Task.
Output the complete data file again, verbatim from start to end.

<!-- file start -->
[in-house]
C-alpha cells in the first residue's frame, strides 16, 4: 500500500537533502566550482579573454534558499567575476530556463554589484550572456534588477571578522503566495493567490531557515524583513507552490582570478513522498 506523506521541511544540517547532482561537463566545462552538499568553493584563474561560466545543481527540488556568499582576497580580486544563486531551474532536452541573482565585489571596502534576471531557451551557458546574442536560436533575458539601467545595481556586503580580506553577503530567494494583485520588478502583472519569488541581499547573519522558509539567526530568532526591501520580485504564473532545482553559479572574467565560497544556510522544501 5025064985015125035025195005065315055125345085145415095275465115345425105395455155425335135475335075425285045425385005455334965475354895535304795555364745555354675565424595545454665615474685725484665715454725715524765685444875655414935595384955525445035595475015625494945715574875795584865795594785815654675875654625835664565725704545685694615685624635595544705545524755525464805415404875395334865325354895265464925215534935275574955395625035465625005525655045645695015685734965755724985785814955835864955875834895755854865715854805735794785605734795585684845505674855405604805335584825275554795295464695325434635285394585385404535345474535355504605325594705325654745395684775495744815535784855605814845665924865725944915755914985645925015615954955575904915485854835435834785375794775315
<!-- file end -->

[in-house]
C-alpha cells in the first residue's frame, strides 16, 4: 500500500537533502566550482579573454534558499567575476530556463554589484550572456534588477571578522503566495493567490531557515524583513507552490582570478513522498 506523506521541511544540517547532482561537463566545462552538499568553493584563474561560466545543481527540488556568499582576497580580486544563486531551474532536452541573482565585489571596502534576471531557451551557458546574442536560436533575458539601467545595481556586503580580506553577503530567494494583485520588478502583472519569488541581499547573519522558509539567526530568532526591501520580485504564473532545482553559479572574467565560497544556510522544501 5025064985015125035025195005065315055125345085145415095275465115345425105395455155425335135475335075425285045425385005455334965475354895535304795555364745555354675565424595545454665615474685725484665715454725715524765685444875655414935595384955525445035595475015625494945715574875795584865795594785815654675875654625835664565725704545685694615685624635595544705545524755525464805415404875395334865325354895265464925215534935275574955395625035465625005525655045645695015685734965755724985785814955835864955875834895755854865715854805735794785605734795585684845505674855405604805335584825275554795295464695325434635285394585385404535345474535355504605325594705325654745395684775495744815535784855605814845665924865725944915755914985645925015615954955575904915485854835435834785375794775315